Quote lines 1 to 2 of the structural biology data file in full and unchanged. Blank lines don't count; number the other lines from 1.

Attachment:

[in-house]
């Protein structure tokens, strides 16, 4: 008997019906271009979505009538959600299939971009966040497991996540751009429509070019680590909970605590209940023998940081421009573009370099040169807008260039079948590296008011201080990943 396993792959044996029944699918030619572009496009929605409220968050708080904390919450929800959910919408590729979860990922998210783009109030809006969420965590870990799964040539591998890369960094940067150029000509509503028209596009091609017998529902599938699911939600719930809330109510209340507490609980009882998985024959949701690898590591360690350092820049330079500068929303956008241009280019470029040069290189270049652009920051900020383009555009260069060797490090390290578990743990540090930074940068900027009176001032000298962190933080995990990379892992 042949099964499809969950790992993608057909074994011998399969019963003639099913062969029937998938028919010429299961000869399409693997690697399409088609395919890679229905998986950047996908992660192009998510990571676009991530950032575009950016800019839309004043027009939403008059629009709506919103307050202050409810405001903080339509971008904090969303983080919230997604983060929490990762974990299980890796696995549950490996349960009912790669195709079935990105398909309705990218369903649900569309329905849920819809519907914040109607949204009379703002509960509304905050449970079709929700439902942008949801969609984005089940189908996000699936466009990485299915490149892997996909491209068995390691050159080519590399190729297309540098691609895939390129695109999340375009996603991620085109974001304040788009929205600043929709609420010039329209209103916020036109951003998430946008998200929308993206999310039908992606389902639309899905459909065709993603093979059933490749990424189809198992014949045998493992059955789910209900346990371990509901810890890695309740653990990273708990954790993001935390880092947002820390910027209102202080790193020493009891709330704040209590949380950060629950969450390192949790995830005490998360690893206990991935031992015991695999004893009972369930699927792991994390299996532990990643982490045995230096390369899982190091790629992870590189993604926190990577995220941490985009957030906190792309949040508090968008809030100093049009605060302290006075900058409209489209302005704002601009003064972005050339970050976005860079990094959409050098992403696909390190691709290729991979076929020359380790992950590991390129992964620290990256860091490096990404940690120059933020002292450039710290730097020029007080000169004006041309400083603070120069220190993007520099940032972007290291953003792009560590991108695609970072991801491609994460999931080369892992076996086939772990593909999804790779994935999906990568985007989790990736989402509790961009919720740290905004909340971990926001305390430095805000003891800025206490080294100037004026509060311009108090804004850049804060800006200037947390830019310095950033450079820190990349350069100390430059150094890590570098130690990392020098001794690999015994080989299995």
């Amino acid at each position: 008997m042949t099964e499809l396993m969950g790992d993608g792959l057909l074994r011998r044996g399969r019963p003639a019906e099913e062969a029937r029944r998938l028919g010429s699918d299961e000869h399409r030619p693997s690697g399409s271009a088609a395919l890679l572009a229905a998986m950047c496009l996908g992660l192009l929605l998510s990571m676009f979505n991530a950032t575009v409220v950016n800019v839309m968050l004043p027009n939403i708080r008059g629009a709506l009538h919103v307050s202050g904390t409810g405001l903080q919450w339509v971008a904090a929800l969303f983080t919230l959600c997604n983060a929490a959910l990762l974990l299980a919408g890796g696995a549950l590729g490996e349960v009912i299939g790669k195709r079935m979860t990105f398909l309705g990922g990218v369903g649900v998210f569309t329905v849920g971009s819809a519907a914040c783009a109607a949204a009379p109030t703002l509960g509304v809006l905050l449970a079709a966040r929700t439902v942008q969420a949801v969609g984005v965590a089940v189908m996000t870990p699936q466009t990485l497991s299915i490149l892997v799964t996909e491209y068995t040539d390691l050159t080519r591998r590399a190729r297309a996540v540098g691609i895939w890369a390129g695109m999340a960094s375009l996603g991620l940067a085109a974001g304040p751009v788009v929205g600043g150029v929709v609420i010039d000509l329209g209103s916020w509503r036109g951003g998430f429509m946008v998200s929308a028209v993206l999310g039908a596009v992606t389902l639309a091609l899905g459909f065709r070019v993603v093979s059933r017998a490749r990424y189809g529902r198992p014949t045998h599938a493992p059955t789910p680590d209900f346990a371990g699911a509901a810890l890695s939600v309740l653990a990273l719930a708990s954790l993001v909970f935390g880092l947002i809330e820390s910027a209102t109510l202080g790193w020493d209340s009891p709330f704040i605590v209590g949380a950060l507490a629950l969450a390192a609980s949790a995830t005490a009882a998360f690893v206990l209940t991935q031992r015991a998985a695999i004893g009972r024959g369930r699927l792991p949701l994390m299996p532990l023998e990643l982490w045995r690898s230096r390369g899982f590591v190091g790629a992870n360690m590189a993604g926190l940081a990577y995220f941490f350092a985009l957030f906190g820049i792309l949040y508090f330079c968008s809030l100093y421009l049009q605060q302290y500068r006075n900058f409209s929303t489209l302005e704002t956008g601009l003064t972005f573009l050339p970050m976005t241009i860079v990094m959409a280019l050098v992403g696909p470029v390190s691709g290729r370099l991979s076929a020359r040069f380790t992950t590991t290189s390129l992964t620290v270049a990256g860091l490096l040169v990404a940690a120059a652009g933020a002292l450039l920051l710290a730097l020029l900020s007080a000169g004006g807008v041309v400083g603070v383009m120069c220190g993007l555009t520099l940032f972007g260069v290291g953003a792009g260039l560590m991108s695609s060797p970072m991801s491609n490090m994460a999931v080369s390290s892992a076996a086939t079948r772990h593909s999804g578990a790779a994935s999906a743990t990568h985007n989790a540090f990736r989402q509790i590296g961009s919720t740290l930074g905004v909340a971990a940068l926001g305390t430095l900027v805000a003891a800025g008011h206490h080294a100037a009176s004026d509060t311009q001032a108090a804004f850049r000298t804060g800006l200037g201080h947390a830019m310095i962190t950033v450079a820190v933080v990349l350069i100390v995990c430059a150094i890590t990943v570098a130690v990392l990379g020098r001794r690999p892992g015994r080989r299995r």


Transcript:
[in-house]
């Protein structure tokens, strides 16, 4: 008997019906271009979505009538959600299939971009966040497991996540751009429509070019680590909970605590209940023998940081421009573009370099040169807008260039079948590296008011201080990943 396993792959044996029944699918030619572009496009929605409220968050708080904390919450929800959910919408590729979860990922998210783009109030809006969420965590870990799964040539591998890369960094940067150029000509509503028209596009091609017998529902599938699911939600719930809330109510209340507490609980009882998985024959949701690898590591360690350092820049330079500068929303956008241009280019470029040069290189270049652009920051900020383009555009260069060797490090390290578990743990540090930074940068900027009176001032000298962190933080995990990379892992 042949099964499809969950790992993608057909074994011998399969019963003639099913062969029937998938028919010429299961000869399409693997690697399409088609395919890679229905998986950047996908992660192009998510990571676009991530950032575009950016800019839309004043027009939403008059629009709506919103307050202050409810405001903080339509971008904090969303983080919230997604983060929490990762974990299980890796696995549950490996349960009912790669195709079935990105398909309705990218369903649900569309329905849920819809519907914040109607949204009379703002509960509304905050449970079709929700439902942008949801969609984005089940189908996000699936466009990485299915490149892997996909491209068995390691050159080519590399190729297309540098691609895939390129695109999340375009996603991620085109974001304040788009929205600043929709609420010039329209209103916020036109951003998430946008998200929308993206999310039908992606389902639309899905459909065709993603093979059933490749990424189809198992014949045998493992059955789910209900346990371990509901810890890695309740653990990273708990954790993001935390880092947002820390910027209102202080790193020493009891709330704040209590949380950060629950969450390192949790995830005490998360690893206990991935031992015991695999004893009972369930699927792991994390299996532990990643982490045995230096390369899982190091790629992870590189993604926190990577995220941490985009957030906190792309949040508090968008809030100093049009605060302290006075900058409209489209302005704002601009003064972005050339970050976005860079990094959409050098992403696909390190691709290729991979076929020359380790992950590991390129992964620290990256860091490096990404940690120059933020002292450039710290730097020029007080000169004006041309400083603070120069220190993007520099940032972007290291953003792009560590991108695609970072991801491609994460999931080369892992076996086939772990593909999804790779994935999906990568985007989790990736989402509790961009919720740290905004909340971990926001305390430095805000003891800025206490080294100037004026509060311009108090804004850049804060800006200037947390830019310095950033450079820190990349350069100390430059150094890590570098130690990392020098001794690999015994080989299995």